Could Three Wheels Be The Answer To Affordable Urban EVs?

Electric cars are great, but the market has yet to reach a saturation point where production costs are reasonable enough to merit a genuinely affordable price tag. The cheapest four-wheeled electric cars for sale are the Nissan Leaf, Mini Cooper SE, and Chevy Bolt EV, all of which start at or below $30,000 before applicable federal tax credits. Meanwhile, Tesla's most affordable EV, the Model 3 RWD sedan, has a $57,490 base price. In return, you get an EV that approaches the pinnacle of all-electric performance and engineering: 0 to 60 mph in 4.2 seconds, a top speed of 145 mph, and about 334 miles of driving range. Still, 57 grand isn't what you'd call inexpensive or affordable.

However, a handful of up-and-coming EV makers promise to deliver zero-emissions driving fun, acceptable range, and quirky styling while remaining pocket-friendly to the core, but there's a catch: all of these new EVs are three-wheelers or trikes, and why not? Having fewer wheels means lesser costs, making it cheaper to build. And with its more compact size, the three-wheeled urban EV will be easier to park, quicker to charge (with more miniature battery packs), and cheaper to maintain in the long run.

Three wheels are more fun

The genesis of today's modern cars is Karl Benz's two-seat Patent-Motorwagen from 1885. It features a high-speed, rear-mounted, single-cylinder four-stroke engine pumping out 0.75 horsepower. And you know what else it has? Three wire-spoke wheels (akin to the kind you'd find on a bicycle), which means the three-wheeler is ingrained deep in the DNA of the automobiles we know today, even if it doesn't look anything like what we'd consider an automobile in modern times.

During the post-WWII boom, Japanese and European automakers began reviving the three-wheeler to help citizens jump-start their economies (per Quartz). Other notable three-wheelers in auto history include the legendary Morgan 3 Wheeler, Reliant Robin, BMW Isetta, and the Polaris Slingshot, to mention a few. It seems three-wheeled vehicles are coming back via new and emerging names despite fading into obscurity with the advent of more extensive, thirstier, and heavier crossovers or sport-utility vehicles (SUVs).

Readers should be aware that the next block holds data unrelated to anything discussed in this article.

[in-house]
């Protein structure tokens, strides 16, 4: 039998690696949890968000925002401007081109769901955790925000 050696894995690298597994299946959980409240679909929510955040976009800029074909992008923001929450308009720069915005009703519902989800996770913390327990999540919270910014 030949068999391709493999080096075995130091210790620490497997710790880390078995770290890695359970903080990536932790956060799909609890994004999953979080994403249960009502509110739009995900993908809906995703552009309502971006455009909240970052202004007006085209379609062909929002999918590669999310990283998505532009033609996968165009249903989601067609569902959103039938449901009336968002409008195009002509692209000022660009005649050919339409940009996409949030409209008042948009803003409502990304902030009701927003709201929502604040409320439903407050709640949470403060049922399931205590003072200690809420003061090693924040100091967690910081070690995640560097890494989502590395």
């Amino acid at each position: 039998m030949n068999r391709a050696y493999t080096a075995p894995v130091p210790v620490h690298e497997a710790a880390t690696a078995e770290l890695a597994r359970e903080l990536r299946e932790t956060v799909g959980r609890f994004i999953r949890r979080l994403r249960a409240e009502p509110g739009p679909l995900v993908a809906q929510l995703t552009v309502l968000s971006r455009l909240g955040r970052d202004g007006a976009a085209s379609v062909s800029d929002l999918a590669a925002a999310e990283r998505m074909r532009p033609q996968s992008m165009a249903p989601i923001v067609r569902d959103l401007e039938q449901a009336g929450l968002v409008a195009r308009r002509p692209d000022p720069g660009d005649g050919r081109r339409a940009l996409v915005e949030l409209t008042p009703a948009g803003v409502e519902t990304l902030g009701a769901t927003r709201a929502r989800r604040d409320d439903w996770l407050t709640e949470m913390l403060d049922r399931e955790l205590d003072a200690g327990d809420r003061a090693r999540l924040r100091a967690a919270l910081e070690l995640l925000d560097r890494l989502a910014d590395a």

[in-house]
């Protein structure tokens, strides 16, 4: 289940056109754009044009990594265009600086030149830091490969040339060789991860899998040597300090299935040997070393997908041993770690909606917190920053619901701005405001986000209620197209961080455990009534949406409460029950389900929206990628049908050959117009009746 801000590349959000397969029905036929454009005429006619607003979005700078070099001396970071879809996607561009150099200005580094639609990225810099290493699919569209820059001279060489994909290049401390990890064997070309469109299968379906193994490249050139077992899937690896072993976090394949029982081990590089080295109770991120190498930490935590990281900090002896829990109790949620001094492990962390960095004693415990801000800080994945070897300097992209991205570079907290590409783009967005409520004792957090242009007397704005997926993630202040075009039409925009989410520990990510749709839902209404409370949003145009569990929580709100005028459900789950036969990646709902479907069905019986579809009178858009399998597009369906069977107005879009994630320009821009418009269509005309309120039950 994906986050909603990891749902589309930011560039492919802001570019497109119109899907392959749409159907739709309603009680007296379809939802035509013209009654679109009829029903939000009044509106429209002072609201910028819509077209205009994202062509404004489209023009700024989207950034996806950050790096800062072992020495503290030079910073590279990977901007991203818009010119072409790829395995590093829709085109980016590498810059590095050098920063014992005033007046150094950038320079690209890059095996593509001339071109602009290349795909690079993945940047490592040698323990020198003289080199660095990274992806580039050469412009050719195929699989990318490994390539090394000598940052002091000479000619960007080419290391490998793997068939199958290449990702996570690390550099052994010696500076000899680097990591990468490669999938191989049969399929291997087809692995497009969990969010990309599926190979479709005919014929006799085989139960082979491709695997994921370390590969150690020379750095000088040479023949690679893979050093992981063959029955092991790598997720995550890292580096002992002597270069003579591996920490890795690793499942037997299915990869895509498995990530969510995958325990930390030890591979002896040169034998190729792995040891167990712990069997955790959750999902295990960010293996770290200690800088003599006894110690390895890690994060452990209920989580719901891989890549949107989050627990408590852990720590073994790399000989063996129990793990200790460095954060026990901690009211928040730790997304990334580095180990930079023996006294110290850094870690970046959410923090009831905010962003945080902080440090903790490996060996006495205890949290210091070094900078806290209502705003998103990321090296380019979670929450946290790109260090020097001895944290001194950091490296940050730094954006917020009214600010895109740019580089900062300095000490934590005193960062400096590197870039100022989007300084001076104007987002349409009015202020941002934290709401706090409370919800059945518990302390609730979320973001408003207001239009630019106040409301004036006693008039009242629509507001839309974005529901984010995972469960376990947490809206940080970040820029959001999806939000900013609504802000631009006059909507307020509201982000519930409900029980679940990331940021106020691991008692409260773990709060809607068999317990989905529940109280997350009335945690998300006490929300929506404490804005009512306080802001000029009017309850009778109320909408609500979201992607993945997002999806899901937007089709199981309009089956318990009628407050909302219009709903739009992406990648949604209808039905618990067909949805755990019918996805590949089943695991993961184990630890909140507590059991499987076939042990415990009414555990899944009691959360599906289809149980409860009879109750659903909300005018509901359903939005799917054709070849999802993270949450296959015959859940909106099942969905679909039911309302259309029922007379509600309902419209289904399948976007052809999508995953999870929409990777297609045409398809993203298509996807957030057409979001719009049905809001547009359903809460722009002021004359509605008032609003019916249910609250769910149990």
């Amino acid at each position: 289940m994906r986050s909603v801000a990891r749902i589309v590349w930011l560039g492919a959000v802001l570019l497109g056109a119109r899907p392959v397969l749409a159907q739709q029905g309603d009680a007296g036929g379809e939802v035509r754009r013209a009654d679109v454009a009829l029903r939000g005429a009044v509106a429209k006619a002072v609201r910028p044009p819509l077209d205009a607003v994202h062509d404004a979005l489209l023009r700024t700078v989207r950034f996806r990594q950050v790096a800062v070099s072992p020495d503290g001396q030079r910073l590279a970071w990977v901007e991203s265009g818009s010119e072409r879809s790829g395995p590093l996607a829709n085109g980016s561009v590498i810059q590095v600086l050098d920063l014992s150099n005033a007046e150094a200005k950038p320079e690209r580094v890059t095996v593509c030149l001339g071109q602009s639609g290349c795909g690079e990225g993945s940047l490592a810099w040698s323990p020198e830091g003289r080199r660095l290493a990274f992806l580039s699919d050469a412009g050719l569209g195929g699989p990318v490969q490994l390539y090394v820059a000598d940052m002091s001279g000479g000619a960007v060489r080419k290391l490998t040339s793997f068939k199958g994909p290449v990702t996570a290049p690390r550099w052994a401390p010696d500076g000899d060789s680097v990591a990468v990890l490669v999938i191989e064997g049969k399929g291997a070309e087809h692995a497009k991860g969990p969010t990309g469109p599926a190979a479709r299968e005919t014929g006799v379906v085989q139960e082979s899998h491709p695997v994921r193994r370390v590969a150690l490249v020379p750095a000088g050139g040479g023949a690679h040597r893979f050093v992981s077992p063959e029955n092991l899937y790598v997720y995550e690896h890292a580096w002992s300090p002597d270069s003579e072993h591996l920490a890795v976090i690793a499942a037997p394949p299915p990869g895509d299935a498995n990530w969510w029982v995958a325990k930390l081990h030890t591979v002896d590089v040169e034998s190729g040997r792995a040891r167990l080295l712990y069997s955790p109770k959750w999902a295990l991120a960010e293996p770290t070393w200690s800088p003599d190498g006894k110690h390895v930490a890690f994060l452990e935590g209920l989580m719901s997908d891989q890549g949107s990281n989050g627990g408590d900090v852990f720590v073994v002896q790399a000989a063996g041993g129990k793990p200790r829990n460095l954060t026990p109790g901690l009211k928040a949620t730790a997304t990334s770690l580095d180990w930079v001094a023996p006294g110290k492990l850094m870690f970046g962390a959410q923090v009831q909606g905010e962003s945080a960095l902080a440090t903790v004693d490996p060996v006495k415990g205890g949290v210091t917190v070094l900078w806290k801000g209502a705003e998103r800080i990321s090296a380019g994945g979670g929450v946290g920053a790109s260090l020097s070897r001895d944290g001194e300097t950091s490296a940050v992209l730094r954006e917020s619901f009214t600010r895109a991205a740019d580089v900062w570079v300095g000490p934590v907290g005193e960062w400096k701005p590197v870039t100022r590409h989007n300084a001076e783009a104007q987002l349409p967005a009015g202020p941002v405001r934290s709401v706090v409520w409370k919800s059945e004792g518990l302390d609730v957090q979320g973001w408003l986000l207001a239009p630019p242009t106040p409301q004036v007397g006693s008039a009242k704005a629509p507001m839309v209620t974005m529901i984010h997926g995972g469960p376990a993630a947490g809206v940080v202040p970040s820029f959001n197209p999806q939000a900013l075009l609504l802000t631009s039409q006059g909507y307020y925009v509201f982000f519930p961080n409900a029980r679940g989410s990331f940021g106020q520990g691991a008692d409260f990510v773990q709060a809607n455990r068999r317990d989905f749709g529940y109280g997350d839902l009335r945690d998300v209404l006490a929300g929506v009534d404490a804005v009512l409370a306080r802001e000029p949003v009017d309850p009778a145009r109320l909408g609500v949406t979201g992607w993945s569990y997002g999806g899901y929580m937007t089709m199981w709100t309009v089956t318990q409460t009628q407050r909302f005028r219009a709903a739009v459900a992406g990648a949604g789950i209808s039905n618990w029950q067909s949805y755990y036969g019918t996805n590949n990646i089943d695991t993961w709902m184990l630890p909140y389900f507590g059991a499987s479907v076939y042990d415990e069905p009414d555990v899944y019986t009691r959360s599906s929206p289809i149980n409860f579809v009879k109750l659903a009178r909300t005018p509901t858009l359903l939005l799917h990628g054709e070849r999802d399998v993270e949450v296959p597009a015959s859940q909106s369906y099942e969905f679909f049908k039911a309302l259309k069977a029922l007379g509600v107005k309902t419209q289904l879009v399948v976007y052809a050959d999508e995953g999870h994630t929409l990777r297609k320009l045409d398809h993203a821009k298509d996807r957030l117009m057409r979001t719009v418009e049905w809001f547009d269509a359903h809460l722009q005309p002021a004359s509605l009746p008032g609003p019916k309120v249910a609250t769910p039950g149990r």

Electra Meccanica Solo

Part car and part tricycle, the Electra Meccanica Solo is a single-seat electric vehicle with three wheels, front and rear trunks, a roof, and two doors. When viewed from the front, you could mistake it for a supermini, but its tall and tapering windscreen is a visual hint of Solo's three-wheeled silhouette. It has a 16.1 kWh battery pack mounted on the floor, sending juice to a single electric motor that churns out 82 horsepower and 128 lb-ft of torque. And since the Solo only weighs 1,380 pounds, it scoots from 0 to 60 mph in eight seconds, has a top speed of 80 mph, and achieves 100 miles of driving range on a single full charge.

More importantly, the Electra Meccanica Solo has an $18,500 base price (before destination). The clincher? Three-wheeled EVs could be eligible for federal tax credits of up to $2,500 or 10% of the vehicle cost, depending on the location, according to Leafscore, which could help make the purchase more wallet-friendly.

Daymak Spiritus

Vintage three-wheelers are considered oddities by some, but you can't say the same about Canadian mobility company Daymak and its Spiritus electric three-wheeler. The Spiritus is similar in form to the Electra Meccanica Solo with a car-like façade, two doors, and a roof on top of a three-wheeled platform. But whereas Solo reminds us of the face of older Korean cars, the Spiritus is a hotrod with its Darth Vader-ish grin. If you look closer, you'll see it also has a fiendishly wide single rear wheel, a telltale sign of exhilarating performance.

The Daymak Spiritus is unlike any modern three-wheeler that focuses more on efficiency and range. Daymak claims Spiritus is the fastest three-wheeler in the world, capable of rushing to 60 mph from a dead stop in under two seconds. If you want that, you'll need to fork over $149,000 for the range-topping Spiritus Ultimae with dual-motor AWD, an 80 kWh battery, and about 298 miles of range. A less frightening prospect is the Daymak Spiritus Deluxe with 186 miles of range and a more reasonable $19,995 base price.

Arcimoto FUV

Arcimoto began production of its Fun Utility Vehicle (FUV) in Eugene, Oregon, last 2019 and is available to retail customers in a handful of states. The FUV is an electric trike with two tandem seats, a windscreen, and a roof. It achieves 100 miles of range and has a 75 mph top speed, while the generous equipment list includes heated grips, heated seats, Bluetooth speakers, and a lockable rear storage bin. It also comes with removable half doors to deliver an open-air driving experience, which is not bad for its $18,000 base price.

Arcimoto recently acquired Tilting Motor Works with plans of unveiling a tilting three-wheeled electric vehicle that could lean into corners to deliver better dynamics. The leaning kit also applies to existing two-wheeled motorcycles and retails for $14,000 (including installation).

Similarly styled is the Nimbus One, which has three wheels and a slim design. It's a single-seat EV with built-in safety features like a driver's airbag, onboard cameras, and AI software to prevent collisions. It achieves 93 miles of driving range on a single charge. The base price is just $9,980, but you can rent it for $200 monthly. These modern three-wheelers are knocking on mainstream consumers' hearts (and wallets) by offering a cleaner, quirkier, and more fun way to get around town. If you want an EV that won't break the bank, maybe a three-wheeler will fulfill your whims.